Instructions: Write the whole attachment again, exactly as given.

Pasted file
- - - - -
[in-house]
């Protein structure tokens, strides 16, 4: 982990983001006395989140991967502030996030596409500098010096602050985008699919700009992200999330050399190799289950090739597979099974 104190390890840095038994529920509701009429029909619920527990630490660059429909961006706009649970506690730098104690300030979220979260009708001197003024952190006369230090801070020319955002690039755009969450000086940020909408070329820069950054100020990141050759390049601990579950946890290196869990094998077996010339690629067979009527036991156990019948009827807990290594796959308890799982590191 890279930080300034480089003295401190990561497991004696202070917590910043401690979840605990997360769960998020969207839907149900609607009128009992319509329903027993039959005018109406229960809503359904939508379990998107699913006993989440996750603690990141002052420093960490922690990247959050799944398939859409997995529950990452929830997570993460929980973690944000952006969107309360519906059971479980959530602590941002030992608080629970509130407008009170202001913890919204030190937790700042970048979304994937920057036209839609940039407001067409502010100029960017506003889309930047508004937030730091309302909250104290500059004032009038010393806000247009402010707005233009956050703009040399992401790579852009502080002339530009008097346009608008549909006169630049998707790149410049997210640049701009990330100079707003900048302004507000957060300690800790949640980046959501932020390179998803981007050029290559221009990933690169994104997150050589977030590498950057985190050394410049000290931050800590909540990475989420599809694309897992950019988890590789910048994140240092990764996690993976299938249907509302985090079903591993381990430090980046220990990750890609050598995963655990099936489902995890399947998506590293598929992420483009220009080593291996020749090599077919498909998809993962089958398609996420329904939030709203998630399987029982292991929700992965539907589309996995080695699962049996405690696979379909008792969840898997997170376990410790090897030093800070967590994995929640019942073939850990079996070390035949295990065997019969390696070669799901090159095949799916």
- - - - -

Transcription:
[in-house]
């Protein structure tokens, strides 16, 4: 982990983001006395989140991967502030996030596409500098010096602050985008699919700009992200999330050399190799289950090739597979099974 104190390890840095038994529920509701009429029909619920527990630490660059429909961006706009649970506690730098104690300030979220979260009708001197003024952190006369230090801070020319955002690039755009969450000086940020909408070329820069950054100020990141050759390049601990579950946890290196869990094998077996010339690629067979009527036991156990019948009827807990290594796959308890799982590191 890279930080300034480089003295401190990561497991004696202070917590910043401690979840605990997360769960998020969207839907149900609607009128009992319509329903027993039959005018109406229960809503359904939508379990998107699913006993989440996750603690990141002052420093960490922690990247959050799944398939859409997995529950990452929830997570993460929980973690944000952006969107309360519906059971479980959530602590941002030992608080629970509130407008009170202001913890919204030190937790700042970048979304994937920057036209839609940039407001067409502010100029960017506003889309930047508004937030730091309302909250104290500059004032009038010393806000247009402010707005233009956050703009040399992401790579852009502080002339530009008097346009608008549909006169630049998707790149410049997210640049701009990330100079707003900048302004507000957060300690800790949640980046959501932020390179998803981007050029290559221009990933690169994104997150050589977030590498950057985190050394410049000290931050800590909540990475989420599809694309897992950019988890590789910048994140240092990764996690993976299938249907509302985090079903591993381990430090980046220990990750890609050598995963655990099936489902995890399947998506590293598929992420483009220009080593291996020749090599077919498909998809993962089958398609996420329904939030709203998630399987029982292991929700992965539907589309996995080695699962049996405690696979379909008792969840898997997170376990410790090897030093800070967590994995929640019942073939850990079996070390035949295990065997019969390696070669799901090159095949799916």